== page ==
print('Temperature [°] ${r.temperature.toStringAsFixed(1)}');
    print('Humidity [%] ${r.humidity.toStringAsFixed(1)}');
    print('Pressure [hPa] ${r.pressure.toStringAsFixed(1)}');
  } finally {
    i2c.dispose();
  }
}


alt text

import 'package:dart_periphery/dart_periphery.dart';

/// Grove - Temp&Humi Sensor(SHT31) is a highly reliable, accurate,
/// quick response and integrated temperature & humidity sensor.
void main() {
  // Select the right I2C bus number /dev/i2c-?
  // 1 for Raspbery Pi, 0 for NanoPi (Armbian), 2 Banana Pi (Armbian)
  var i2c = I2C(1);
  try {
    var sht31 = SHT31(i2c);
    print(sht31.getStatus());
    print('Serial number ${sht31.getSerialNumber()}');
    print('Sensor heater active: ${sht31.isHeaterOn()}');
    var r = sht31.getValues();
    print('SHT31 [t°] ${r.temperature.toStringAsFixed(2)}');
    print('SHT31 [%°] ${r.humidity.toStringAsFixed(2)}');
  } finally {
    i2c.dispose();
  }
}

SPI #

import 'package:dart_periphery/dart_periphery.dart';

void main() {
  var spi = SPI(0, 0, SPImode.mode0, 1000000);
  try {
    print('SPI info:' + spi.getSPIinfo());
    var bme280 = BME280.spi(spi);
    var r = bme280.getValues();
    print('Temperature [°] ${r.temperature.toStringAsFixed(1)}');
    print('Humidity [%] ${r.humidity.toStringAsFixed(1)}');
    print('Pressure [hPa] ${r.pressure.toStringAsFixed(1)}');
  } finally {
    spi.dispose();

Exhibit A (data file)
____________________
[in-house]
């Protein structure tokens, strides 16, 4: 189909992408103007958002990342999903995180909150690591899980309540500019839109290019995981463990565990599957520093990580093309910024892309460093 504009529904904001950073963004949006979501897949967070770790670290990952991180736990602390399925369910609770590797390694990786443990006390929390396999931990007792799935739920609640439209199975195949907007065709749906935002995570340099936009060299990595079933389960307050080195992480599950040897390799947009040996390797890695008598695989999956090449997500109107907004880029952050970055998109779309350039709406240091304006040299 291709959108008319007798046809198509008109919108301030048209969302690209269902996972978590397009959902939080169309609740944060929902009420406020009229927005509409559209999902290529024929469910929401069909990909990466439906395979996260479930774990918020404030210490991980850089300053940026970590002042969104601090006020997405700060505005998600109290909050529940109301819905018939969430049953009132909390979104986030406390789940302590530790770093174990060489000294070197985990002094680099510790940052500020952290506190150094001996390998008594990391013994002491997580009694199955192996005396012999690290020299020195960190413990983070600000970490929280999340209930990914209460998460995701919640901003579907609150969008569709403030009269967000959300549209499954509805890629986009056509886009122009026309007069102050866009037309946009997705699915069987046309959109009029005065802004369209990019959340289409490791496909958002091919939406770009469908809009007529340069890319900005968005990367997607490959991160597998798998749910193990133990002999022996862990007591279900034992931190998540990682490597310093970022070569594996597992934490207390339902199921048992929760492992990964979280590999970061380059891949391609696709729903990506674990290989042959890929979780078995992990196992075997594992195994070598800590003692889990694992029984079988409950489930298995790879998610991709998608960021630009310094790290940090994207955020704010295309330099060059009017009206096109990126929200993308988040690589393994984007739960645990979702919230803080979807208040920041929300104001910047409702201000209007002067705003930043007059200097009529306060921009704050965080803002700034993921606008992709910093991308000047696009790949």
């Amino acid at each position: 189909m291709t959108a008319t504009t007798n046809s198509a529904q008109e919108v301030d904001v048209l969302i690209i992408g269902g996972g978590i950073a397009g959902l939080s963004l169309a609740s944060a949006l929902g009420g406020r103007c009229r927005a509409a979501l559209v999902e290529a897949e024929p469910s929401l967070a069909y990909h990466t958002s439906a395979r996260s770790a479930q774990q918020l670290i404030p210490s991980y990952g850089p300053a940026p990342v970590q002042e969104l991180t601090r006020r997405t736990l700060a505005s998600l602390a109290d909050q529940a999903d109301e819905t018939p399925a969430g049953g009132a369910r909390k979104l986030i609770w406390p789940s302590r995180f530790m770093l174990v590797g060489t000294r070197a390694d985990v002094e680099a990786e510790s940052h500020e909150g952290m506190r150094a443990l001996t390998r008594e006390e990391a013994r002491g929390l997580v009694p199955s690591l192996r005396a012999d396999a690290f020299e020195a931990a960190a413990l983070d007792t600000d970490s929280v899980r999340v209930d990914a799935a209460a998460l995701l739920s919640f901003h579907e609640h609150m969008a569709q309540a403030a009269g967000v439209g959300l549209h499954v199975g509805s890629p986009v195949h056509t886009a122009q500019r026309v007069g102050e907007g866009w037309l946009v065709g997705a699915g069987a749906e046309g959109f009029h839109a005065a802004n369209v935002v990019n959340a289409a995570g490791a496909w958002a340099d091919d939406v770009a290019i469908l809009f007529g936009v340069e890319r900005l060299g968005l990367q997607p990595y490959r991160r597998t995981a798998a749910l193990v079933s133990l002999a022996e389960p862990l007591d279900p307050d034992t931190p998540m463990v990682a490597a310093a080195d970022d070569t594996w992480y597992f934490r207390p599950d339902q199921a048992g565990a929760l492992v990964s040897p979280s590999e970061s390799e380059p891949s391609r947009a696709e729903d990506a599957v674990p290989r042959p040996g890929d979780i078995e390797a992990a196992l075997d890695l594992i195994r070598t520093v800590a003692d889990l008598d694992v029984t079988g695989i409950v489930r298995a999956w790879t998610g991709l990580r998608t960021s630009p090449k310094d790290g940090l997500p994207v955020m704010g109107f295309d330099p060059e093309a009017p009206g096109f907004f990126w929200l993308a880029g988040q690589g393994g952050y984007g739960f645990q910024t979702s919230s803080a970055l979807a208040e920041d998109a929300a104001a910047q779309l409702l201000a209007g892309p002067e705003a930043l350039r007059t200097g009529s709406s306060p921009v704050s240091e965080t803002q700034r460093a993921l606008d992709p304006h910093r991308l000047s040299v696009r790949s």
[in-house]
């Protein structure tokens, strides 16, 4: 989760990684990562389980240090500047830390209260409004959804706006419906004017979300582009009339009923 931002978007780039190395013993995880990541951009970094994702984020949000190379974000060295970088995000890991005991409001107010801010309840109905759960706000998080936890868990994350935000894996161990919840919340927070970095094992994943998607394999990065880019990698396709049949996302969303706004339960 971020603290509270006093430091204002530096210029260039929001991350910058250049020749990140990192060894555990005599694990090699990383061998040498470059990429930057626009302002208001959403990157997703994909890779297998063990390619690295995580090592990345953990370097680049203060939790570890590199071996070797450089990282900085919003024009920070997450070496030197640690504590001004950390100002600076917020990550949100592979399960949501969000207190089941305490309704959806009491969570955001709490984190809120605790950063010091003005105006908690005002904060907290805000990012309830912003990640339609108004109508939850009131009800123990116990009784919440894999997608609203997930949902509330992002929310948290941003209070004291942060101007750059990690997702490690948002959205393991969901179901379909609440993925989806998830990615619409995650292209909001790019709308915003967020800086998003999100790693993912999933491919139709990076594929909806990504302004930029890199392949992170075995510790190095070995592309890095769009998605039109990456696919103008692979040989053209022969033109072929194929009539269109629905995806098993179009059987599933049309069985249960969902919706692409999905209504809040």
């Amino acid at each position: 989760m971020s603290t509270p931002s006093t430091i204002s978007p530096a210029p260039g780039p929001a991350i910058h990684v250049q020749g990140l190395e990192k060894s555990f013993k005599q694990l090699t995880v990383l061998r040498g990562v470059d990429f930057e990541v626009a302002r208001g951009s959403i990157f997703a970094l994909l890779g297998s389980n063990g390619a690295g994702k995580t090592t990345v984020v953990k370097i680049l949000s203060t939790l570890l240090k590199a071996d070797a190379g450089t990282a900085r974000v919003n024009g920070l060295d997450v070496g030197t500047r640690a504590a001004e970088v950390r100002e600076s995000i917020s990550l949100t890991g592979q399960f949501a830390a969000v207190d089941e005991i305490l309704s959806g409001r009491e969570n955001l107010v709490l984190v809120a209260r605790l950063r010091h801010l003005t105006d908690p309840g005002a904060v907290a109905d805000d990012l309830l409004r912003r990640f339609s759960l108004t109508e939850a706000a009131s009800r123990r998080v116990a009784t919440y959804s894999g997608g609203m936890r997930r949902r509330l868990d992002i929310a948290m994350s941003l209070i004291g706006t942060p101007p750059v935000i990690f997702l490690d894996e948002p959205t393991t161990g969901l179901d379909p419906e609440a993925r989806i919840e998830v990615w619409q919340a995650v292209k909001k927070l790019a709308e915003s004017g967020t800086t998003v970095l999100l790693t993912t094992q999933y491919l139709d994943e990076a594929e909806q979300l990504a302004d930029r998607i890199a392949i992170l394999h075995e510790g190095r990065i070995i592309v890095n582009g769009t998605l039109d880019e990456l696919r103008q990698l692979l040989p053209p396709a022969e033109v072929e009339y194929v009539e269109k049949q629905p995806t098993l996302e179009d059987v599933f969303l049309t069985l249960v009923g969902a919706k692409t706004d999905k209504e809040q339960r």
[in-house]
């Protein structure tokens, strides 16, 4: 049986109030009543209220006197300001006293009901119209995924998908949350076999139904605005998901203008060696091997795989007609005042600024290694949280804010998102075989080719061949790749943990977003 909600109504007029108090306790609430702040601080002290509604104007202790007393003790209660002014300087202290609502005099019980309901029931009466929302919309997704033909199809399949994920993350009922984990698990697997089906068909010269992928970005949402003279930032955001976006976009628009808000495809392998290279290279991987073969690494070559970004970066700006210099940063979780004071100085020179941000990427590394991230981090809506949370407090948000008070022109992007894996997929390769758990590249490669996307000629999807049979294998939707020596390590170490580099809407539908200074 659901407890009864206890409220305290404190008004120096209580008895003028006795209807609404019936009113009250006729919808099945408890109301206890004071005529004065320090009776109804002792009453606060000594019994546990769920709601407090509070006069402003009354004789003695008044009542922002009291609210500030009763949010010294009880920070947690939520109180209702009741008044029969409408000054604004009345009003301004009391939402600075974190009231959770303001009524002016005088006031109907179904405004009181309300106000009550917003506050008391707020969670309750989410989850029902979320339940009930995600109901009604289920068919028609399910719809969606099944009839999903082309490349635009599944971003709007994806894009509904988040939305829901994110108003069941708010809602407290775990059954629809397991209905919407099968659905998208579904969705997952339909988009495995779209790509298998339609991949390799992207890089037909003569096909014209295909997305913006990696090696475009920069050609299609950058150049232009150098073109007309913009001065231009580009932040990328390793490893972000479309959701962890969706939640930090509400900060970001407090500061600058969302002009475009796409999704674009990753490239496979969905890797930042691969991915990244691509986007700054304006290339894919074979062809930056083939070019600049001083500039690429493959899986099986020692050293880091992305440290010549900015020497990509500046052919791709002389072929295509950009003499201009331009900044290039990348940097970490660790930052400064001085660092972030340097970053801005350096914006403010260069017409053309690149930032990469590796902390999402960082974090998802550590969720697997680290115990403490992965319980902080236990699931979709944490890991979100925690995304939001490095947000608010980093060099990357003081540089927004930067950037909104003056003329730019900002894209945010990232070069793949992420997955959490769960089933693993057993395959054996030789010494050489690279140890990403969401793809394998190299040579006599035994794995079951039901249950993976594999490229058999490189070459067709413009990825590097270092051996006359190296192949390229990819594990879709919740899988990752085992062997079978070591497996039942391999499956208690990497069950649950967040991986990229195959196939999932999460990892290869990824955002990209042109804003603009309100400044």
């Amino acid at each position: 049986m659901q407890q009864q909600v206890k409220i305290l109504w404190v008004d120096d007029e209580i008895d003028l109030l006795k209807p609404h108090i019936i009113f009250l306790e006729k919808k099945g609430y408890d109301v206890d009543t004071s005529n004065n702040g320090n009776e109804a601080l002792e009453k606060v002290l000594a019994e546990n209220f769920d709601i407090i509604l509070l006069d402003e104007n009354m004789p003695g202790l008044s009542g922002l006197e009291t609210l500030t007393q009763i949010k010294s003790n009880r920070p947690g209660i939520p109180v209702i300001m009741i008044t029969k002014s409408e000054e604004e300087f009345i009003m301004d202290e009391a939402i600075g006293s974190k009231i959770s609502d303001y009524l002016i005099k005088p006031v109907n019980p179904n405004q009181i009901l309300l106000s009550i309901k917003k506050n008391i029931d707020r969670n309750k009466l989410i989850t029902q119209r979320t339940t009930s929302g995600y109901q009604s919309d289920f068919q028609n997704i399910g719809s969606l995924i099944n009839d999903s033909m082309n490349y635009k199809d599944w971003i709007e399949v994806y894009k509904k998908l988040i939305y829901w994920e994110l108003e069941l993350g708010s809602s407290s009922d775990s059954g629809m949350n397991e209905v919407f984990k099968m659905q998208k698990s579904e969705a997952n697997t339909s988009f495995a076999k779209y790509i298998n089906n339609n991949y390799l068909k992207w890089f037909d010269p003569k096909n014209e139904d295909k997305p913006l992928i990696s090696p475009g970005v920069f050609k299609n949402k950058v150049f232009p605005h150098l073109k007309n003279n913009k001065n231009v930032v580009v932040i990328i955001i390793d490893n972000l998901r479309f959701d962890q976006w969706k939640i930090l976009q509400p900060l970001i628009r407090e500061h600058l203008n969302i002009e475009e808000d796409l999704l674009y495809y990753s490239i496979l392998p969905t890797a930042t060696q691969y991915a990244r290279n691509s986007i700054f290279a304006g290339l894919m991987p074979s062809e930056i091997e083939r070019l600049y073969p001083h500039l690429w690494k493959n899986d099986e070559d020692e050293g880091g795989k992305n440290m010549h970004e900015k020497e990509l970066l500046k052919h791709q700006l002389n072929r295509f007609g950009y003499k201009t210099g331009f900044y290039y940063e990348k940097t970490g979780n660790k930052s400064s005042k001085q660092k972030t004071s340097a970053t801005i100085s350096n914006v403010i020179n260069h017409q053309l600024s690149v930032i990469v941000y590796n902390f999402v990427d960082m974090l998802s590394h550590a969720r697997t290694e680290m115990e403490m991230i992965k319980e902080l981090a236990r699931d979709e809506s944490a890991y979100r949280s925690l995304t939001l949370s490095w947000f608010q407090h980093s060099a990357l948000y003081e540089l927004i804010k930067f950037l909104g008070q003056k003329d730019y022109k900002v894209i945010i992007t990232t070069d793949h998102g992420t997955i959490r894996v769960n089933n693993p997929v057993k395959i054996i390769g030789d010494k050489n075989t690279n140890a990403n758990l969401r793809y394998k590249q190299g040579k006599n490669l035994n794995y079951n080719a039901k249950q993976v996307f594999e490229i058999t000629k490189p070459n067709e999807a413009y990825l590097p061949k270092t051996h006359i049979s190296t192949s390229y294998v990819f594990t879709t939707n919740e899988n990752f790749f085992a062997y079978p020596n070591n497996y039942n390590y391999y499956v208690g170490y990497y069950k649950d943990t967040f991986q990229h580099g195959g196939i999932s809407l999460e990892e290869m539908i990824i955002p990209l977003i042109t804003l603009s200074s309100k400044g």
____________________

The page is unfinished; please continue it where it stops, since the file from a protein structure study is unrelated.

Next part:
}
}

Serial #

alt text

import 'package:dart_periphery/dart_periphery.dart';
import 'dart:io';

///
/// [COZIR CO2 Sensor](https://co2meters.com/Documentation/Manuals/Manual_GC_0024_0025_0026_Revised8.pdf)
///
void main() {
  print('Serial test - COZIR CO2 Sensor');
  var s = Serial('/dev/serial0', Baudrate.b9600);
  try {
    print('Serial interface info: ' + s.getSerialInfo());

    // Return firmware version and sensor serial number - two lines
    s.writeString('Y\r\n');
    var event = s.read(256, 1000);
    print(event.toString());

    // Request temperature, humidity and CO2 level.
    s.writeString('M 4164\r\n');
    // Select polling mode
    s.writeString('K 2\r\n');
    // print any response
    event = s.read(256, 1000);
    print('Response ${event.toString()}');
    sleep(Duration(seconds: 1));
    for (var i = 0; i < 5; ++i) {
      s.writeString('Q\r\n');
      event = s.read(256, 1000);
      print(event.toString());
      sleep(Duration(seconds: 5));
    }
  } finally {
    s.dispose();
  }
}

Led #

alt text

import 'package:dart_periphery/dart_periphery.dart';
import 'dart:io';

void main() {
  /// Nano Pi power led - see 'ls /sys/class/leds/'
  var led = Led('nanopi:red:pwr');
  try {
    print('Led handle: ${led.getLedInfo()}');
    print('Led name: ${led.getLedName()}');
    print('Led brightness: ${led.getBrightness()}');
    print('Led maximum brightness: ${led.getMaxBrightness()}');
    var inverse = !led.read();
    print('Original led status: ${(!inverse)}');
    print('Toggle led');
    led.write(inverse);
    sleep(Duration(seconds: 5));
    inverse = !inverse;
    print('Toggle led');
    led.write(inverse);
    sleep(Duration(seconds: 5));
    print('Toggle led');
    inverse = !inverse;
    led.write(inverse);
    sleep(Duration(seconds: 5));
    print('Toggle led');
    led.write(!inverse);
  } finally {
    led.dispose();
  }
}

PWM #

Ensure that PWM is correct enabled. e.g. see the following documentation for the Raspberry Pi.

import 'package:dart_periphery/dart_periphery.dart';
import 'dart:io';